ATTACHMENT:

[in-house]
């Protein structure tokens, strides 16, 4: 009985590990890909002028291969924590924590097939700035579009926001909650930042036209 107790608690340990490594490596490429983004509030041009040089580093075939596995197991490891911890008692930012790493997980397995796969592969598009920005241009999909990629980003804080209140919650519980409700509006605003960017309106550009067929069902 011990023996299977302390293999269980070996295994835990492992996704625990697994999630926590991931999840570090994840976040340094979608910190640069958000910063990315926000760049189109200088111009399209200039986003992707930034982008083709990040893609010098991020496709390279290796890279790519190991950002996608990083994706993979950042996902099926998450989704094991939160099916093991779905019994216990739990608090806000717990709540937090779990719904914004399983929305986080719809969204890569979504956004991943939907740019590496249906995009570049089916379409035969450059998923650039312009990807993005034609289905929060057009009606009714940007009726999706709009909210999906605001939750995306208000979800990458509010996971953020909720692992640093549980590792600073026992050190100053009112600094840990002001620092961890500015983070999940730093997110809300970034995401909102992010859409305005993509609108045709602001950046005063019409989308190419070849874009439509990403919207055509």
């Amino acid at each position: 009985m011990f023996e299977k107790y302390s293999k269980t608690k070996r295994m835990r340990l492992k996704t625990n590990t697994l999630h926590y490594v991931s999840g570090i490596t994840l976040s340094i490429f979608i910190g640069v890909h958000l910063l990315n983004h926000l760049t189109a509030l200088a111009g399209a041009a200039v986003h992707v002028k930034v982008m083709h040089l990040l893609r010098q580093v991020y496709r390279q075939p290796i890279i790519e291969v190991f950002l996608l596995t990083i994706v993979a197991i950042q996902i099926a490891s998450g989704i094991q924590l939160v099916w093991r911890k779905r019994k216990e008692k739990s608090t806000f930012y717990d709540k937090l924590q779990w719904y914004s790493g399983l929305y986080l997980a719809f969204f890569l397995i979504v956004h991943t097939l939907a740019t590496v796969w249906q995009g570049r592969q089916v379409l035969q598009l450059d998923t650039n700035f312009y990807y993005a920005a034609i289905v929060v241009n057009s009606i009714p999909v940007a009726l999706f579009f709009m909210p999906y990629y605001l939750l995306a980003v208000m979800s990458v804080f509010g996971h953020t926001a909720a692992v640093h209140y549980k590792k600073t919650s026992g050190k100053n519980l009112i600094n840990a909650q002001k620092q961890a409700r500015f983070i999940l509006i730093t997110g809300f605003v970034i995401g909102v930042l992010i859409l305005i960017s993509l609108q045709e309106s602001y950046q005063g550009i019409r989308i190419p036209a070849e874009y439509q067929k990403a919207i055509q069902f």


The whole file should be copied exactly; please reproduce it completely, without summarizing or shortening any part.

[in-house]
């Protein structure tokens, strides 16, 4: 009985590990890909002028291969924590924590097939700035579009926001909650930042036209 107790608690340990490594490596490429983004509030041009040089580093075939596995197991490891911890008692930012790493997980397995796969592969598009920005241009999909990629980003804080209140919650519980409700509006605003960017309106550009067929069902 011990023996299977302390293999269980070996295994835990492992996704625990697994999630926590991931999840570090994840976040340094979608910190640069958000910063990315926000760049189109200088111009399209200039986003992707930034982008083709990040893609010098991020496709390279290796890279790519190991950002996608990083994706993979950042996902099926998450989704094991939160099916093991779905019994216990739990608090806000717990709540937090779990719904914004399983929305986080719809969204890569979504956004991943939907740019590496249906995009570049089916379409035969450059998923650039312009990807993005034609289905929060057009009606009714940007009726999706709009909210999906605001939750995306208000979800990458509010996971953020909720692992640093549980590792600073026992050190100053009112600094840990002001620092961890500015983070999940730093997110809300970034995401909102992010859409305005993509609108045709602001950046005063019409989308190419070849874009439509990403919207055509």
């Amino acid at each position: 009985m011990f023996e299977k107790y302390s293999k269980t608690k070996r295994m835990r340990l492992k996704t625990n590990t697994l999630h926590y490594v991931s999840g570090i490596t994840l976040s340094i490429f979608i910190g640069v890909h958000l910063l990315n983004h926000l760049t189109a509030l200088a111009g399209a041009a200039v986003h992707v002028k930034v982008m083709h040089l990040l893609r010098q580093v991020y496709r390279q075939p290796i890279i790519e291969v190991f950002l996608l596995t990083i994706v993979a197991i950042q996902i099926a490891s998450g989704i094991q924590l939160v099916w093991r911890k779905r019994k216990e008692k739990s608090t806000f930012y717990d709540k937090l924590q779990w719904y914004s790493g399983l929305y986080l997980a719809f969204f890569l397995i979504v956004h991943t097939l939907a740019t590496v796969w249906q995009g570049r592969q089916v379409l035969q598009l450059d998923t650039n700035f312009y990807y993005a920005a034609i289905v929060v241009n057009s009606i009714p999909v940007a009726l999706f579009f709009m909210p999906y990629y605001l939750l995306a980003v208000m979800s990458v804080f509010g996971h953020t926001a909720a692992v640093h209140y549980k590792k600073t919650s026992g050190k100053n519980l009112i600094n840990a909650q002001k620092q961890a409700r500015f983070i999940l509006i730093t997110g809300f605003v970034i995401g909102v930042l992010i859409l305005i960017s993509l609108q045709e309106s602001y950046q005063g550009i019409r989308i190419p036209a070849e874009y439509q067929k990403a919207i055509q069902f």